Increasing your lifespan depends on multiple factors, such as genetics and lifestyle. To do all that you can in your power to live longer, which daily activity needs to be limited?
According to research published in the British Journal of Sports Medicine, longevity is linked to moving around.
The research found that a sedentary lifestyle, such as sitting down for extended periods of time, could shorten somebody’s life.
And it’s not for the reason you’re most likely thinking of – it’s to do with telomeres.
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What are telomeres?
Your Genome – a website home to leading international scientists in the field of genomics – explains what telomeres are.
The researchers, from the EMBL European Bioinformatics Institute, said: “Telomeres are distinctive structures found at the ends of our chromosomes [DNA].
“They consist of the same short DNA sequence repeated over and over again.”
Your Genome verifies that “there are several indications that telomere length is a good predictor of lifespan”, and telomeres serve three major functions within the body.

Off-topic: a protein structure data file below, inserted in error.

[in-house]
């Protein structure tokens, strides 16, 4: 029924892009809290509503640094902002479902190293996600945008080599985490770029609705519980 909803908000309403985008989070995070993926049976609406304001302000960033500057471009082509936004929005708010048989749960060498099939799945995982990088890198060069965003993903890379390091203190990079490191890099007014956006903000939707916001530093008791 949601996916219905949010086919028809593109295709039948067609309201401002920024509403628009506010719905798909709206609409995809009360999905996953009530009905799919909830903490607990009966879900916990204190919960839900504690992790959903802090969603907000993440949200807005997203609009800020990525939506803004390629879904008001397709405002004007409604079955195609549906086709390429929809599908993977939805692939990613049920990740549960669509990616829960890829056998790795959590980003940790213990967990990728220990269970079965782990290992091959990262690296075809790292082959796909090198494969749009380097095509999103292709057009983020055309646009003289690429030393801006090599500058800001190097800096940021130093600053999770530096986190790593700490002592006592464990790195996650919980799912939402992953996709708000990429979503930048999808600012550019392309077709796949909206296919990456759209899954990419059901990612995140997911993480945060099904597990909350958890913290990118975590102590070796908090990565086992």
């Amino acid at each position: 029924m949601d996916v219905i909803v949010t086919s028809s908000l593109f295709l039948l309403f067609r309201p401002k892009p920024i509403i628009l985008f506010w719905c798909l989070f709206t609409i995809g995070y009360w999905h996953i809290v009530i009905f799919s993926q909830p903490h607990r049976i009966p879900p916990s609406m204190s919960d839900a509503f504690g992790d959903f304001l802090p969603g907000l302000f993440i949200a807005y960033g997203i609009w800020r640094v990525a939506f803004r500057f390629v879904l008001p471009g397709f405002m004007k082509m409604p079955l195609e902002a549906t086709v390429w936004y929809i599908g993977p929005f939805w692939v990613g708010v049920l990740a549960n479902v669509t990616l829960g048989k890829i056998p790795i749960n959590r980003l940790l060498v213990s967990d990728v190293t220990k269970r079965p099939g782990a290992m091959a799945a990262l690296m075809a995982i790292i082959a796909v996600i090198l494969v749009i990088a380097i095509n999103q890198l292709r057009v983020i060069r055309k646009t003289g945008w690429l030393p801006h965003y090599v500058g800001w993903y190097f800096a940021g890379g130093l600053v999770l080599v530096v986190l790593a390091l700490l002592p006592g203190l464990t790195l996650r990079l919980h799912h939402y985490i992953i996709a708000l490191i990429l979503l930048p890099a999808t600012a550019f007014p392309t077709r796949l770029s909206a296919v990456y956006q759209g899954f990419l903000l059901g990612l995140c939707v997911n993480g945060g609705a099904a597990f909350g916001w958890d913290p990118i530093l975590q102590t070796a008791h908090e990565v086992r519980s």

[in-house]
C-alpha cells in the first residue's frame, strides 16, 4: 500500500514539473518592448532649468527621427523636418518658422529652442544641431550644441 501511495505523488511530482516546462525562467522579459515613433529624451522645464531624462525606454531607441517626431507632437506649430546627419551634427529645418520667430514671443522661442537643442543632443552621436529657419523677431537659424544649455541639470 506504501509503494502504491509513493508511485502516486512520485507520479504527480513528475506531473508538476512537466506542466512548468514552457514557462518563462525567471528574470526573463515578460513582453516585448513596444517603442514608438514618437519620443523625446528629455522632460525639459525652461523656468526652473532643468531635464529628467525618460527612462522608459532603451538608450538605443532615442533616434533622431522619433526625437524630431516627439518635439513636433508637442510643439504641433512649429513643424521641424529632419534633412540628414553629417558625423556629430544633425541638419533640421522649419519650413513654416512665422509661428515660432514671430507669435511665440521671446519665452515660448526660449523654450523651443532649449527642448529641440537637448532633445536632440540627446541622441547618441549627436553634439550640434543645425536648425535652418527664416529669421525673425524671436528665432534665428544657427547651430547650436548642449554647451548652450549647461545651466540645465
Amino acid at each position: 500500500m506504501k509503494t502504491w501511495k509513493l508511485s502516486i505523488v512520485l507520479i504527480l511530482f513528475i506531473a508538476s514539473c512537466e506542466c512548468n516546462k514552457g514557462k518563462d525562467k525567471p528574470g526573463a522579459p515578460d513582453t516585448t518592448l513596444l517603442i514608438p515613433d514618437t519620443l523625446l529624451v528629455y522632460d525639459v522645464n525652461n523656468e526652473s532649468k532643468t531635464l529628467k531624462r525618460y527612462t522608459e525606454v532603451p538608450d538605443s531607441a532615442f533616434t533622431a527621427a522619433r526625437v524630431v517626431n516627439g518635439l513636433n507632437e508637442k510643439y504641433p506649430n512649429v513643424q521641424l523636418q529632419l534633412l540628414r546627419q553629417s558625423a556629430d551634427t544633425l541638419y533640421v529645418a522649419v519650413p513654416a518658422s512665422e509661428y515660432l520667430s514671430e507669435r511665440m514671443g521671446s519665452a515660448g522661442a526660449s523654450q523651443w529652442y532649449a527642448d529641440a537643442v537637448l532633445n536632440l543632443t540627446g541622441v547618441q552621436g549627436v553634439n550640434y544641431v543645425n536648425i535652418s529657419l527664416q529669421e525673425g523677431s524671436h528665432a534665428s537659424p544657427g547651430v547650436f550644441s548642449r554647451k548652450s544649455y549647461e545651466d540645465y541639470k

Firstly, “they help to organise each of our 46 chromosomes in the nucleus (control centre) of our cells”.
Secondly: “They protect the ends of our chromosomes by forming a cap, much like the plastic tip on shoelaces.
“If the telomeres were not there, our chromosomes may end up sticking to other chromosomes.”
And, thirdly, “they allow the chromosome to be replicated properly during cell division”.
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The study published in the Journal of Sports Medicine focused on the second main function of telomeres.
Researchers analysed the lengths of chromosomal telomeres in the blood cells of 49 predominantly sedentary and overweight people in their late 60s.
The lengths of the telomeres were measured on two separate occasions, six months apart.
Participants were given a pedometer to record the number of footsteps taken everyday.
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The amount of time spent sitting down each day was also gleaned through a validated questionnaire.
Interestingly, the number of daily steps taken wasn’t associated with changes in telomere length.
However, a reduction in the amount of time spent sitting down was significantly associated with telomere lengthening in blood cells.
The researchers commented: “Sitting is an important health hazard of our time.”
So, to help telomeres from shortening at a rapid rate, it seems people may need to get off their bottoms.
This data suggests that some working while standing up, instead of sitting down for example, could help you live longer.
As the study is small, it will need to be repeated in other larger groups.
The researchers concluded: “We hypothesise that a reduction in sitting hours is of greater importance than an increase in exercise time for elderly risk individuals.”
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